How Strong is the Force when a Snes Game is a carbon copy of it's prequel?
Released in 1993
Developed by Sculptured Software.
Published by Lucas Arts / JVC.
"What do you hate about modern gaming?" It was a question posed by a website asked recently. Highest on the list of pet peeves was "game content sold as DLC"; gamers understandably were annoyed that they have to pay extra to access content that they have already paid for. Amongst the comments below the article were countless users singing the praises of the retro glory days. They longed for a time when you didn't have to patch your game to have it work. They missed the days when you weren't re-sold last years most popular game, deceived into thinking it was a new game because the graphics and level layout had changed.
'Super Star Wars : The Empire Strikes Back' is proof that the games of yesteryear are just as guilty when it comes to re-selling you the same game in new clothes. Even a casual glance at the games prequel 'Super Star Wars' will make it very obvious that the two games share DNA. It wasn't something that escaped Jonathan Davies' attention when he reviewed the game for Super Play magazine. "I loved 'Super Star Wars' he recalled, "I played it lots, eventually got bored of it and haven't touched it since. Changing the graphics around a bit [in the sequel] just isn't enough to rekindle my interest." Like its predecessor ' Super Empire Strikes Back' is in the main a brutally hard side scrolling action platformer, with the running jumping levels interspersed with mode7 stage when you get to pilot a craft of some sort. Many may say that the original game is so good that they are happy to pay to have more of it. There is truth in this, but I am of the opinion that a sequel should bring new ideas to the experience, not be a photocopy of a game that was released the previous year. Edge magazine too couldn’t ignore the striking similarities and believed "it’s all too similar. It follows the same level-boss format and in so doing it quickly loses its appeal. If you liked the original – and many of you did – then 'Super Empire Strikes Back' is worth a look, but don’t expect any radical changes. The story has moved on, but the play mechanics remain the same."
As should be obvious from the game’s name 'Super Empire Strikes Back' is a game based on the second, or chronologically the fifth, 'Star Wars' film. However (as with the previous game) while the same overarching story is told through stills between the levels, rather large liberties have been taken with the source material. Some scenes from the film have been greatly expanded, leading to a lot more shooting and light sabre swinging than the film ever had. The game’s developers also seem to be in love with the parts of the film set on the icy planet Hoth since half the game is set here. However other parts of the source film, the asteroid chase for example, barely gets a look in.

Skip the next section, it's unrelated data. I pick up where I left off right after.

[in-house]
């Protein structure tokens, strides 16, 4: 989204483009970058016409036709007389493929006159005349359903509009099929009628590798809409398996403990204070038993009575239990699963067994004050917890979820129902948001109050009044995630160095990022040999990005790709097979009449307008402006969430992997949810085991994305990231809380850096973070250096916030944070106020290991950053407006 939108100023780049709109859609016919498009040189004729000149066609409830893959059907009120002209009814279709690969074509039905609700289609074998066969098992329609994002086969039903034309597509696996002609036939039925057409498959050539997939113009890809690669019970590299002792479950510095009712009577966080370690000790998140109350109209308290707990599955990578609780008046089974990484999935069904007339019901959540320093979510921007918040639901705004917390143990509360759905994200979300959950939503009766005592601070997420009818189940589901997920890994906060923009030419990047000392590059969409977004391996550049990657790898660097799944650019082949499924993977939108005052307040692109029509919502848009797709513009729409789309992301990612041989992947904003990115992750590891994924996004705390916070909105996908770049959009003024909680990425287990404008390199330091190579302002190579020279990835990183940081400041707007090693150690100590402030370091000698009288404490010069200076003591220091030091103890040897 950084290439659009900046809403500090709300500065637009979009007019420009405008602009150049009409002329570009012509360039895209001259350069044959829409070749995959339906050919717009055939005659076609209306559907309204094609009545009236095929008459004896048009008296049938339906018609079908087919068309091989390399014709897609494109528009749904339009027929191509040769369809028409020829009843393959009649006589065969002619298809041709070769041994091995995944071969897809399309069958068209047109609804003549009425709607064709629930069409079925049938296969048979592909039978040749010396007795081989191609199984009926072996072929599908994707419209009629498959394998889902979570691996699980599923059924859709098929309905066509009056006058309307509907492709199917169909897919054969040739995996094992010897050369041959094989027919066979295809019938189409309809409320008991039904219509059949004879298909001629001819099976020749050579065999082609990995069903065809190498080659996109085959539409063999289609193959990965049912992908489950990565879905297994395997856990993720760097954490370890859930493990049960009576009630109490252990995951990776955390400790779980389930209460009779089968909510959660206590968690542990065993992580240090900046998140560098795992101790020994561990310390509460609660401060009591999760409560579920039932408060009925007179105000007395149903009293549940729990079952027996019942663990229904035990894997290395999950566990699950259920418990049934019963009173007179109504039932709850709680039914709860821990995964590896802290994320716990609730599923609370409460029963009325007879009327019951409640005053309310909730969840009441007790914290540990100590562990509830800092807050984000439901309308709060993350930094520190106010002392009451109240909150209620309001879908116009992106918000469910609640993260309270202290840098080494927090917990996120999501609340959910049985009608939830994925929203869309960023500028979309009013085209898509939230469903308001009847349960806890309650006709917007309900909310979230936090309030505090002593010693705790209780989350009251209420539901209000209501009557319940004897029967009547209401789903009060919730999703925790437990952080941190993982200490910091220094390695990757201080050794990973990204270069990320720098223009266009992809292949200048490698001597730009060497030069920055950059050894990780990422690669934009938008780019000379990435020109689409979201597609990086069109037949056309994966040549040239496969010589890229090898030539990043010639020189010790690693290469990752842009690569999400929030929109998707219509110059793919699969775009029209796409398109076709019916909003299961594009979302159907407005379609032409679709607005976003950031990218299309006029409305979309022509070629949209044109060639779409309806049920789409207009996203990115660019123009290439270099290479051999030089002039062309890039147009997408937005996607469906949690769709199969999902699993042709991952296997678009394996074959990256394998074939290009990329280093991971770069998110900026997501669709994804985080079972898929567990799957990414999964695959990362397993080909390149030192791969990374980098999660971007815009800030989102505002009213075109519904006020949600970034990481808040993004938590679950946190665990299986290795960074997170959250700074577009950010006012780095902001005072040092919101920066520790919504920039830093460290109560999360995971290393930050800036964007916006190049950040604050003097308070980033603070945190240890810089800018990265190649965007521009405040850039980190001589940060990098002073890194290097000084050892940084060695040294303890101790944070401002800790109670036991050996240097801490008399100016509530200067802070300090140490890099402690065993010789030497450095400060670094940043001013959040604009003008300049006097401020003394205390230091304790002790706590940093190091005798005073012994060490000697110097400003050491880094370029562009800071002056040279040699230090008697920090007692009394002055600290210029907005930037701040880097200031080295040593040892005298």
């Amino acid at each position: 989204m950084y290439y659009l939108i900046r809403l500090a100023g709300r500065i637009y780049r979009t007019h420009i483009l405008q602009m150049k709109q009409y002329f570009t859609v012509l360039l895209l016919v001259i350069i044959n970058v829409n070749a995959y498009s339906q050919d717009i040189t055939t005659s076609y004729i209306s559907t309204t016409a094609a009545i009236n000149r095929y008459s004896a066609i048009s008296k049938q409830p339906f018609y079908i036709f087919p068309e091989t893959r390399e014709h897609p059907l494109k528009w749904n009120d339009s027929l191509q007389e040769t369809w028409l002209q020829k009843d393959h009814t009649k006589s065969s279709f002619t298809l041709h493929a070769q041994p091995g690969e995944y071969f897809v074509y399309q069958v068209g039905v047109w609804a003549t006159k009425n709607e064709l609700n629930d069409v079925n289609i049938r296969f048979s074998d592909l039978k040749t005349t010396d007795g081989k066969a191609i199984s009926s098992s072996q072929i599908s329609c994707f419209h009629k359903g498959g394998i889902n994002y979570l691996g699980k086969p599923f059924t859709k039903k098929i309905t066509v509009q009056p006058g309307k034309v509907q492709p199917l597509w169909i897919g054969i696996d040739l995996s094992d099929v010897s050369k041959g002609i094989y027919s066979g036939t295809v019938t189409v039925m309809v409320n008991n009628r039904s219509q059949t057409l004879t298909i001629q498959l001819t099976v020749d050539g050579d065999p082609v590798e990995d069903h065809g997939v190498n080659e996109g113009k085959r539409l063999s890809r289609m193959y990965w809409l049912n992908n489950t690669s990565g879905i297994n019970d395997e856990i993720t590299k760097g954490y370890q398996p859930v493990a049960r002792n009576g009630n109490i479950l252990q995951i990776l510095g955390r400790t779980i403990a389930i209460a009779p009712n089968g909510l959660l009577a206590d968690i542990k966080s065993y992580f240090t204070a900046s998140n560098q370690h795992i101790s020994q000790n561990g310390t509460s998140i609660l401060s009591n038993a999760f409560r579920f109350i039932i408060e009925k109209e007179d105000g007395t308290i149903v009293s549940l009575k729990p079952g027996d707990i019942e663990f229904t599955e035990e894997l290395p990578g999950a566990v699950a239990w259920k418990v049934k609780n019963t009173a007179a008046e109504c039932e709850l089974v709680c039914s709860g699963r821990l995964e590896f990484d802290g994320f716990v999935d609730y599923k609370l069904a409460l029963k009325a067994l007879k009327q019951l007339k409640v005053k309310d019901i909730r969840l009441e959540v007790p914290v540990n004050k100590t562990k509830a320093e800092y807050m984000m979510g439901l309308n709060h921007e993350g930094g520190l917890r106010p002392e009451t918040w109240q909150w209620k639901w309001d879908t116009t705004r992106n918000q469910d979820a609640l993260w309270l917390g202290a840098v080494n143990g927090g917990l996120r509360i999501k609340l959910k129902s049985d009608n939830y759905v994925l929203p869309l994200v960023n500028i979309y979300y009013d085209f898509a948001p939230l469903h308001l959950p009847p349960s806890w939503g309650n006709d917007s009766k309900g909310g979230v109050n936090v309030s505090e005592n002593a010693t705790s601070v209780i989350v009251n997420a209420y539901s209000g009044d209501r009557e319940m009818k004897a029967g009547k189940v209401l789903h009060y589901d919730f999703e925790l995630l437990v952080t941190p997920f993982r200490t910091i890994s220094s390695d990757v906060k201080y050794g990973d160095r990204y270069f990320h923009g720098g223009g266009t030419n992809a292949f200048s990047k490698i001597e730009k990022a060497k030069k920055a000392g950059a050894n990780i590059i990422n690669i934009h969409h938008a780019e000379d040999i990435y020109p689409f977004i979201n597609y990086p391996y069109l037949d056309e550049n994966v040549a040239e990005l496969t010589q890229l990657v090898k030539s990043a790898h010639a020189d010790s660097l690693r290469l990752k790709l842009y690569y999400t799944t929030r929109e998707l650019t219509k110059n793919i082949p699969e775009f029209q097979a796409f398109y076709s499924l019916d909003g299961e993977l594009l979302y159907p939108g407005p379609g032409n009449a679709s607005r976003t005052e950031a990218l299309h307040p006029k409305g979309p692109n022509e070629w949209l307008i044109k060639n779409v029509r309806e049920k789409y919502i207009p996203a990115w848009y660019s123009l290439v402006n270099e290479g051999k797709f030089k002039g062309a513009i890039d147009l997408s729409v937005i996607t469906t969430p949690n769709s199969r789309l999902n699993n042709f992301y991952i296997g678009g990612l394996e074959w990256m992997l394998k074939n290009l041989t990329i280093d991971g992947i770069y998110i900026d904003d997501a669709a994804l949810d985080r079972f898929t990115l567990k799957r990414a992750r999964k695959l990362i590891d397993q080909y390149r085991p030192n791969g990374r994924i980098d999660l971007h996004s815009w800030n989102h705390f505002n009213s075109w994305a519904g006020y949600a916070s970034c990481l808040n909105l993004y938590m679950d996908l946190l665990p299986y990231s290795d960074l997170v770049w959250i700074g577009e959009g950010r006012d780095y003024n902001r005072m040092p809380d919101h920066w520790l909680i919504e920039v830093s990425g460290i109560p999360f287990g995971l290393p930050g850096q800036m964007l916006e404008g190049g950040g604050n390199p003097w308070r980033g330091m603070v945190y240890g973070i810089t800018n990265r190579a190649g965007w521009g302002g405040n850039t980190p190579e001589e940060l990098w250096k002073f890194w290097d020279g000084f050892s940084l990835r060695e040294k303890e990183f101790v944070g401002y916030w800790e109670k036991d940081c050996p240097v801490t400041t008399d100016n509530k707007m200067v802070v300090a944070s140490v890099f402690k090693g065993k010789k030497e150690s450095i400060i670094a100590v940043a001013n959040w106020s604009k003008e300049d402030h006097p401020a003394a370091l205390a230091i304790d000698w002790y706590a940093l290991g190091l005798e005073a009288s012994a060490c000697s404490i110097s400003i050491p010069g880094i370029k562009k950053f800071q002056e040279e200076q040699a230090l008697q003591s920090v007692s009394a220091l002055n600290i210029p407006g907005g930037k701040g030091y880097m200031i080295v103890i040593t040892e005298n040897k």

The 'Star Wars' series of games are known for their impressive visuals and while it does look as graphically exciting as 'Super Star Wars' the sequel suffers more from slow down. It wasn't a fault over looked by reviewers with some even noting that "whole swathes of some levels only ever seem to operate in slow motion". The films familiar cast of characters have had a brilliant pixel make over though, with detailed sprites infused with character and charm. The environments they inhabit, immediately recognisable to any Star Wars fan, are equally detailed, but there is much less variety that that seen in the prequel. Far too many stages are ice based, and though some may be in icy caves rather than in snow fields the palette used remains identical. This lack of variety only draws more attention to the inherent problem true of all run and gun style games; what you do is essentially the same in all of the platforming stages.